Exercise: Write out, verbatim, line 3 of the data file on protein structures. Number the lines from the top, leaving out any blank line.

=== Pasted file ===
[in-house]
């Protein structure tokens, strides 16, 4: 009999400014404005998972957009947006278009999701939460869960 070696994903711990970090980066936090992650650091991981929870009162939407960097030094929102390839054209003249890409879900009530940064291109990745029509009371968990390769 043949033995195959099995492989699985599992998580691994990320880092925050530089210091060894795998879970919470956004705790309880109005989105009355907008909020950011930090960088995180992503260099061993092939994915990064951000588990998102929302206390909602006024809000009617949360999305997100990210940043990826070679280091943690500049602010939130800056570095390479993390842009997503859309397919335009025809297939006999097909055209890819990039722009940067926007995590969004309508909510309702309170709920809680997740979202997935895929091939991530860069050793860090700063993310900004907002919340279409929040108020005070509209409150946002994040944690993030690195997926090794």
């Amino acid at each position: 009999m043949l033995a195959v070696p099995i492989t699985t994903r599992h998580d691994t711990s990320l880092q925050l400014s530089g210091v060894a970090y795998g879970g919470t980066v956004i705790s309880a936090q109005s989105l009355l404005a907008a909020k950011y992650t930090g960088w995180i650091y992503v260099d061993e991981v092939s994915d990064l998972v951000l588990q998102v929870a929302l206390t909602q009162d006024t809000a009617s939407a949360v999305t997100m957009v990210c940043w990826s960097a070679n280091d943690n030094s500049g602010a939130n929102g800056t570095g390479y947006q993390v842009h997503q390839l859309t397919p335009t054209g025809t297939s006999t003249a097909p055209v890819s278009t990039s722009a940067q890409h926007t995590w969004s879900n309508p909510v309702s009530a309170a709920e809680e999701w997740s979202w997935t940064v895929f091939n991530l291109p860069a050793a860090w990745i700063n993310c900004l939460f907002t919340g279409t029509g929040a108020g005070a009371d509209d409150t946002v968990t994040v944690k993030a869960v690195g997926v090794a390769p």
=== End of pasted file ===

């Amino acid at each position: 009999m043949l033995a195959v070696p099995i492989t699985t994903r599992h998580d691994t711990s990320l880092q925050l400014s530089g210091v060894a970090y795998g879970g919470t980066v956004i705790s309880a936090q109005s989105l009355l404005a907008a909020k950011y992650t930090g960088w995180i650091y992503v260099d061993e991981v092939s994915d990064l998972v951000l588990q998102v929870a929302l206390t909602q009162d006024t809000a009617s939407a949360v999305t997100m957009v990210c940043w990826s960097a070679n280091d943690n030094s500049g602010a939130n929102g800056t570095g390479y947006q993390v842009h997503q390839l859309t397919p335009t054209g025809t297939s006999t003249a097909p055209v890819s278009t990039s722009a940067q890409h926007t995590w969004s879900n309508p909510v309702s009530a309170a709920e809680e999701w997740s979202w997935t940064v895929f091939n991530l291109p860069a050793a860090w990745i700063n993310c900004l939460f907002t919340g279409t029509g929040a108020g005070a009371d509209d409150t946002v968990t994040v944690k993030a869960v690195g997926v090794a390769p």